Published December 13, 2016
Iran's president on Tuesday ordered officials to draw up plans to build nuclear-powered ships and to show how the United States violated last year's nuclear deal, a response to a vote by the U.S. Congress to extend some sanctions on the country.
The move by President Hassan Rouhani came in response to the extension of the Iran Sanctions Act, and was widely seen as posturing that would not affect the landmark nuclear deal concluded with world powers.
The sanctions act awaits President Barack Obama's signature to become law, and comes amid speculation over how President-elect Donald Trump, a critic of the nuclear deal, will address the issue when he assumes office next month.
Rouhani's letter, read aloud on state television and published by the official IRNA news agency, gave Ali Akbar Salehi of Iran's Atomic Energy Organization three months to come up with a plan for nuclear-powered ships and producing fuel for them. A separate letter ordered Foreign Minister Mohammad Javad Zarif to "follow up on the U.S. violations" of the nuclear deal.
Rouhani "said the measures were warranted in light of the United States' foot-dragging in fulfilling its commitments under the multilateral nuclear deal ... and the recent ratification of anti-Iran legislation in the U.S. Congress," state television reported.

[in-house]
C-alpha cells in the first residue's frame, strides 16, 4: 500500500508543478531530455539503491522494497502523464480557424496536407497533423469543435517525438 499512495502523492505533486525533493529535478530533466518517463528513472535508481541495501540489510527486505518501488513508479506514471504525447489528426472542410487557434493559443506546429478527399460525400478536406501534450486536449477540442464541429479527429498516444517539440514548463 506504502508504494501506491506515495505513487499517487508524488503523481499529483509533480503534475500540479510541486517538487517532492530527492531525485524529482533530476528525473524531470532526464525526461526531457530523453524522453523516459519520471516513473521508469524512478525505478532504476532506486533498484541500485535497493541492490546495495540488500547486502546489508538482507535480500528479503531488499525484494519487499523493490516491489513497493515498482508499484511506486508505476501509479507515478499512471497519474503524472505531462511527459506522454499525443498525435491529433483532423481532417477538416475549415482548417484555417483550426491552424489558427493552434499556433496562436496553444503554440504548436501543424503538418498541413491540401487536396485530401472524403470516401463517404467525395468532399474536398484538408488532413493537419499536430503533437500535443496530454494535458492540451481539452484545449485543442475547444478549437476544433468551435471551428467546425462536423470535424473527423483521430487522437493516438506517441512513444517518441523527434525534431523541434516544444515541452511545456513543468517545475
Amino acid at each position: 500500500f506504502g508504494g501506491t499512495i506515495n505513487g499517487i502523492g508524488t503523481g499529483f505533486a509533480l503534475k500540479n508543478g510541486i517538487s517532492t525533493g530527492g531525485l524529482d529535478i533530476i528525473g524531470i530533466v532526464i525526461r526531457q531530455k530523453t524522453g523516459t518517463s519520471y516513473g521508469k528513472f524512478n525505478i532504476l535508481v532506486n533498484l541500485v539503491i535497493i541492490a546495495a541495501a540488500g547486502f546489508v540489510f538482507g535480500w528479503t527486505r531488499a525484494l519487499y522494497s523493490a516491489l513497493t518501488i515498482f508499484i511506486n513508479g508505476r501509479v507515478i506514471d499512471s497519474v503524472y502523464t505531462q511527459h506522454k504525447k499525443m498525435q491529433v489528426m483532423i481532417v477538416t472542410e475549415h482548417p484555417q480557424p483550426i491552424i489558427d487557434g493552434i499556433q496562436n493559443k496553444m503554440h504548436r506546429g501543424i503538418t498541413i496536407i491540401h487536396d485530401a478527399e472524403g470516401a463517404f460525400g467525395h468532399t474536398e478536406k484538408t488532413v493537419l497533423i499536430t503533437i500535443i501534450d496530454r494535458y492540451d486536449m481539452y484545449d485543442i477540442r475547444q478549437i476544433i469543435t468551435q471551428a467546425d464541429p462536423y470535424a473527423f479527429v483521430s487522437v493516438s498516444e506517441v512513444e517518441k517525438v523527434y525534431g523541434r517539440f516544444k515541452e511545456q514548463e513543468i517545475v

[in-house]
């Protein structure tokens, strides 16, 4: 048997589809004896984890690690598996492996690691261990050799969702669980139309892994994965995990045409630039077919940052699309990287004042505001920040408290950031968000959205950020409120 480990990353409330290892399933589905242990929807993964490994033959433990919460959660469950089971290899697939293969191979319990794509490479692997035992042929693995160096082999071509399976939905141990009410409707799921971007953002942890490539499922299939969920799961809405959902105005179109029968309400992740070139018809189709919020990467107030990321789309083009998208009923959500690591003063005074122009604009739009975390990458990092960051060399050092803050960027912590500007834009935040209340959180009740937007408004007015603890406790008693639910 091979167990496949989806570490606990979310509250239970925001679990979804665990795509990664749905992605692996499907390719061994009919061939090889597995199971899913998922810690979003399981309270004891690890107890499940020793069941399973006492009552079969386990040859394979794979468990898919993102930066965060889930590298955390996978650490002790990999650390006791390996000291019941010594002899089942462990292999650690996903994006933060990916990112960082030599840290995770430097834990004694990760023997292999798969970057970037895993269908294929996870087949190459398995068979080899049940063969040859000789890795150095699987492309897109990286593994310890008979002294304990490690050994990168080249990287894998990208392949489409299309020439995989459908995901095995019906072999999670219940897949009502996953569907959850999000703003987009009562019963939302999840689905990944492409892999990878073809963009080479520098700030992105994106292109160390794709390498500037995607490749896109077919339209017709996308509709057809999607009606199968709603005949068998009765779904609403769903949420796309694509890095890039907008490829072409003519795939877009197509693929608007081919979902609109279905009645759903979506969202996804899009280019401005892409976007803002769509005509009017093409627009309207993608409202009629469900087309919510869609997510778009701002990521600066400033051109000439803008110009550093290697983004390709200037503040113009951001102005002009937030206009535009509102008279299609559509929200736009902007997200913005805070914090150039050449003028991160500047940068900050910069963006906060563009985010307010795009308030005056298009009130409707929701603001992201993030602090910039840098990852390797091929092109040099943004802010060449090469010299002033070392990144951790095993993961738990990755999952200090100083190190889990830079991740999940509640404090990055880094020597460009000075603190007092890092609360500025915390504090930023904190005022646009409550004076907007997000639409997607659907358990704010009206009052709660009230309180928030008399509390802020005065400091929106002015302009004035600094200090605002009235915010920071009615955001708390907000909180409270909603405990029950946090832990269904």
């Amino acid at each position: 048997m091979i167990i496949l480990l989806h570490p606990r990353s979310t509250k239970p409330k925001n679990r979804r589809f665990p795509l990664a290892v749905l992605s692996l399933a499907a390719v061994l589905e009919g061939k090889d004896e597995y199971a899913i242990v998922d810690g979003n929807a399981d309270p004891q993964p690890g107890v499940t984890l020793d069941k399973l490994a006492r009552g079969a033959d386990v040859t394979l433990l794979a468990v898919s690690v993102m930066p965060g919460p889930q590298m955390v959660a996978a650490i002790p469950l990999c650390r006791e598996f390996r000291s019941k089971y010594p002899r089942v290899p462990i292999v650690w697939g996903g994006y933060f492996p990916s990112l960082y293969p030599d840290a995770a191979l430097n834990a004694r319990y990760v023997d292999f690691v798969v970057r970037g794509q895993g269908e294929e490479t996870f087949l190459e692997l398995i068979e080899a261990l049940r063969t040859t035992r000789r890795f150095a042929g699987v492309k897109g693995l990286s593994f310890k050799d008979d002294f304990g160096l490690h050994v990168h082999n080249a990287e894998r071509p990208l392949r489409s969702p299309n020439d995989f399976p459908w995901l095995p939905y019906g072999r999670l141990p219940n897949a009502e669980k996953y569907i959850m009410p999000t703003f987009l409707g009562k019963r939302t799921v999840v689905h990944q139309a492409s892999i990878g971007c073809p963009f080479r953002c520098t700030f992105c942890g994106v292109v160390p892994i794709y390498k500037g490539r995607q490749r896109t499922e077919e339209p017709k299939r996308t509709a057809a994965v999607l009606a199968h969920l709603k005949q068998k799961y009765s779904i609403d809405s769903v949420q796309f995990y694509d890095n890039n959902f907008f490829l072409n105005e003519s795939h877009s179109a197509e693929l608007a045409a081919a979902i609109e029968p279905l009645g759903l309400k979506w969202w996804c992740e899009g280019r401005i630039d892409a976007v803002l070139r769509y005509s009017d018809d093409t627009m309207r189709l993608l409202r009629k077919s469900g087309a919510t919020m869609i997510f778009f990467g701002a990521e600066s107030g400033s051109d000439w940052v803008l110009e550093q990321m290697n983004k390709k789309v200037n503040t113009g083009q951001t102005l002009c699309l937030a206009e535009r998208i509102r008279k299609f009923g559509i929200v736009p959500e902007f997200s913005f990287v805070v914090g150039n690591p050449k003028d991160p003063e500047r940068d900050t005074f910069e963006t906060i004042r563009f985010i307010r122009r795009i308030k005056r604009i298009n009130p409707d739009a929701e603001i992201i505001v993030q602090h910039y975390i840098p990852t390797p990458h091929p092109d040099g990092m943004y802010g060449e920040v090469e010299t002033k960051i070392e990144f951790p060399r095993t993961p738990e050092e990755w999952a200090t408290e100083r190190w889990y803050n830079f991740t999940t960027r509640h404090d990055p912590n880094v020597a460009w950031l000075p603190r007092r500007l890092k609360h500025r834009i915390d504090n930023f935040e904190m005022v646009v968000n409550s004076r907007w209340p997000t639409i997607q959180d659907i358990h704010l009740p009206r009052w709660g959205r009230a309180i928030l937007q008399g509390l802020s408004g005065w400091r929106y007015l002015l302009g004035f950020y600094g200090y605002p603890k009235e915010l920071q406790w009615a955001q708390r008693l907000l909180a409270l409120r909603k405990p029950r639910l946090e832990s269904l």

Foreign Minister Mohammad Javad Zarif said Iran has sent two letters in recent months to EU foreign policy chief Federica Mogherini to protest the sanctions legislation, which he called a violation of the nuclear deal, IRNA reported.
The U.S. bill, first passed by Congress in 1996 and renewed several times since then, allows America to impose economic sanctions on companies for doing business with Iran. It's drawn anger from Iran, which wrote to the United Nations over it and held a high-level meeting last week over how to respond.
The White House has described the bill as unnecessary but said it didn't violate the international accord signed by six world powers and Iran. Obama is expected to sign it into law ahead of the inauguration of Trump, who has vowed to renegotiate the Iran deal without offering specifics.
The nuclear deal limits Iran's ability to enrich uranium in exchange for the lifting of some international economic sanctions. It allows Iran to conduct peaceful atomic research.
Rouhani's letter did not elaborate on what use the country had for nuclear-powered ships. However, the technology is predominantly used in military applications, like in submarines and aircraft carriers.
In June 2012, an Iranian admiral was reported as saying the country had begun to design its first nuclear submarine, though the project never came to fruition. Iran has no aircraft carriers, but operates a fleet of conventionally powered Russian and locally made submarines.
Iran's move toward nuclear-powered ships appears to be permitted under the nuclear deal, depending on the type of fuel used, said David Mortlock, who once served as director of international economic affairs at the White House National Security Council.
"Essentially, the deal does not prevent this from happening so long as the nuclear work is done in a particular way, so long as it is transparent and so long as it doesn't cross any lines," Mortlock said.